Lake Tahoe has a lot of siblings. That is to say, Lake Tahoe is surrounded by alpine lakes of all sizes and shapes and at various distances from her shoreline. The mountain lakes that sprinkle the backcountry of the Tahoe Basin are mesmerizing. Their beauty is stunning. Their ambiance awakens the heart and soul. And their waters wake you up like only mountain water can.
The alpine lakes that nourish hikers are a true blessing, making an excursion into the wilderness that much better. In admiration of these precious Lake Tahoe treasures, this week I've written about four hikes that access alpine lakes.
One of the most popular hikes accessing a series of alpine lakes, Five Lakes is a spectacular excursion for those who enjoy a little uphill challenge to access their swimming. As the name describes, there are five lakes to enjoy after climbing almost 2,000 vertical feet. There is a lovely single-track trail that meanders between the lakes and offers various options for enjoying your own private beach. The trailhead is accessed halfway up the Alpine Meadows road on the right-hand side. This trail is not recommended for young children as it can be hot and strenuous. Please be sure to bring water and extra clothing, especially if choosing to stay for sunset.
Desolation Wilderness is one of the true treasures of Lake Tahoe. A nearly 64,000-acre expanse of protected land within a national park, Desolation Wilderness is a stunning forest enhanced by granite rock, many alpine lakes and a lush wilderness that offers amazing camping. One of the gems of Desolation Wilderness is Lake Aloha, accessed from the Echo Lakes Trailhead. Although most of this hike is flat, there are two segments that offer a worthy elevation gain. The 12-mile trip will take you on a journey that shows off five different lakes as well as some of the best wilderness camping sites you will ever see. Be certain to pick up your day or overnight wilderness permit before heading out. The area can be pretty busy in the middle of the summer, especially on the weekends, so if you can, try to enjoy Lake Aloha on weekdays. One important point of consideration: Lake Aloha is emptied come autumn.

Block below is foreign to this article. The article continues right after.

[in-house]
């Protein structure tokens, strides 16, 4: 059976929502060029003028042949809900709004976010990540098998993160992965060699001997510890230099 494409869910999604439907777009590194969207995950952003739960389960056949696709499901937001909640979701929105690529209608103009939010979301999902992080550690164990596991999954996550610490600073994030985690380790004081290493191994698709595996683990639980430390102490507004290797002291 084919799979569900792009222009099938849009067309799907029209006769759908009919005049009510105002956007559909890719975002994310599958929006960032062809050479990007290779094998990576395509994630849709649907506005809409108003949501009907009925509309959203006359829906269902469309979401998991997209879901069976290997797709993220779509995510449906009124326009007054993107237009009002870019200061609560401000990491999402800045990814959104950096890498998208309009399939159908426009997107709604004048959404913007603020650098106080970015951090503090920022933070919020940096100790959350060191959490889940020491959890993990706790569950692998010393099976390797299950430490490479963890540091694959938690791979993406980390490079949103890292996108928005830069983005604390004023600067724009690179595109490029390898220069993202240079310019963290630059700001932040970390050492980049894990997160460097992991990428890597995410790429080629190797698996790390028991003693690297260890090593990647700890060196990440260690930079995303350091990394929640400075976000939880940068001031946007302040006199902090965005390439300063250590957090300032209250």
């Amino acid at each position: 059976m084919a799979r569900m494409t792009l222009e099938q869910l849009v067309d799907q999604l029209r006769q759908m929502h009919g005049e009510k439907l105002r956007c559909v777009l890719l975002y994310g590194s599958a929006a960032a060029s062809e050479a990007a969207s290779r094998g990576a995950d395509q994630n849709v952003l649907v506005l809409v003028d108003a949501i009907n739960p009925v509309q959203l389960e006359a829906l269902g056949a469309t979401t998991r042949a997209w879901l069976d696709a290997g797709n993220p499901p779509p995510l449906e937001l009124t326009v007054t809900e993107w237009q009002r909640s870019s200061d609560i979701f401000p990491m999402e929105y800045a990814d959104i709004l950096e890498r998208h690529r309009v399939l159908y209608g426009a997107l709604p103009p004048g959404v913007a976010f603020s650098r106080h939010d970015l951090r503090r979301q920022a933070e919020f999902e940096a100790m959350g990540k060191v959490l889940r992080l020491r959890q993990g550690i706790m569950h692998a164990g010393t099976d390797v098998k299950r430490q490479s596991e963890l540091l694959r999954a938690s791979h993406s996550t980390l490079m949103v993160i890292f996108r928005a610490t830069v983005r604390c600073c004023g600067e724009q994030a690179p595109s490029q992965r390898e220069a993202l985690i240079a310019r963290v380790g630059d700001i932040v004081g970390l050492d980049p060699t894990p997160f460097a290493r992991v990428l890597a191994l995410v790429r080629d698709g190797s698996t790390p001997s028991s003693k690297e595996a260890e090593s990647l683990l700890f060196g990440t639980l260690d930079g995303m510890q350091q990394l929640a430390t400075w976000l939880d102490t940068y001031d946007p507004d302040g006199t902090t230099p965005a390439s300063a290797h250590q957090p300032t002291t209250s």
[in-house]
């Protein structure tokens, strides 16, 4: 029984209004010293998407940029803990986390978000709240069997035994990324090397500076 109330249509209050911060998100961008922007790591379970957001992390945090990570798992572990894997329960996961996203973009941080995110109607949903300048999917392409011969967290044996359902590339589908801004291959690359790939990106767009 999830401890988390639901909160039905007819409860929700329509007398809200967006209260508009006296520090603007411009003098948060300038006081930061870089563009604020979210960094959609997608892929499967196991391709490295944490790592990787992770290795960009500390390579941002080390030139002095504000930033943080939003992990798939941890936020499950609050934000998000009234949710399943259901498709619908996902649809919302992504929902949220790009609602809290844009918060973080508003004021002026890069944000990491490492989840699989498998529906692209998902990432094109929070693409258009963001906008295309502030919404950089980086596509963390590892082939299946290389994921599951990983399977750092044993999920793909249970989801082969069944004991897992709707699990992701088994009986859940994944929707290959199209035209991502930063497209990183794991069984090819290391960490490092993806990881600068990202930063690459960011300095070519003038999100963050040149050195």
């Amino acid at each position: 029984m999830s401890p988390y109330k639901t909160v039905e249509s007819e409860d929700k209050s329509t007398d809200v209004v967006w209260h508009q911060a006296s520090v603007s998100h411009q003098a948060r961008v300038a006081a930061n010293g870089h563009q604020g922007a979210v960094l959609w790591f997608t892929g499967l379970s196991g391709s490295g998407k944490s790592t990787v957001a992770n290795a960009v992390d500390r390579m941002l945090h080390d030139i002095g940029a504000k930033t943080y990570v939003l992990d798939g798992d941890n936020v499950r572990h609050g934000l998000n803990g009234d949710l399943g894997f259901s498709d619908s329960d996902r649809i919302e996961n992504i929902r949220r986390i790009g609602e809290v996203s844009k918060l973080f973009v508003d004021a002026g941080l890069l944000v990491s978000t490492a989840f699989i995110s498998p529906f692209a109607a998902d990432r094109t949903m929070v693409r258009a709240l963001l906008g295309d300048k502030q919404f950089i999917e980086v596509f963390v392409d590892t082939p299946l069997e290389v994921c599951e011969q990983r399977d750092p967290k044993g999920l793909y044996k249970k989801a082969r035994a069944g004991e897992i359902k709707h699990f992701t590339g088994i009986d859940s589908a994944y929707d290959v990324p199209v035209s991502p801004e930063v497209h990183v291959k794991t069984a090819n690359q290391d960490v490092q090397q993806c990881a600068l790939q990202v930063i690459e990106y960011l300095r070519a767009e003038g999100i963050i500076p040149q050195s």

An exceptional choice for families with little kids, Eagle Lake is considered a part of Desolation Wilderness but is only a mile into the protected forest. Located just above Emerald Bay, Eagle Lake Trail is mellow on elevation gain and big on views. The beginning is enhanced by majestic waterfalls and granite faces adorned with sport climbers, and this hike is spectacular for taking things slow. About two-thirds of a mile into the walk, you will come upon a fork in the road offering access to the alpine lakes Velma, Dicks and Fontanillis via a steep ascent. If you continue to the right you will discover a lovely sanctuary of crystal clear water. Although it may be popular on hot summer days because of its simplicity of access and stunning surroundings, Eagle Lake still gives various options for finding a private beach. Be sure to pick up your free day-use permit located at the Eagle Falls/Eagle Lake Trailhead. You may park for a small fee at the trailhead or for free by parking along Highway 8.
Fallen Leaf Lake
If you are looking for super simple access to an alpine lake, Fallen Lake Leaf is your best bet. Nestled at the base of Mount Tallac, Fallen Leaf Lake is framed by easy-going trails. The round trip encompasses 1 to 3 miles of relatively flat walking, depending on the distance you would like to go. This hike offers some of the area's best views of Mount Tallac as well as an interesting perspective of Desolation Wilderness. Fallen Leaf Lake is also known for its wildflowers in the spring and its stunning aspens in summer and fall.
Photos courtesy of Tahoe.com.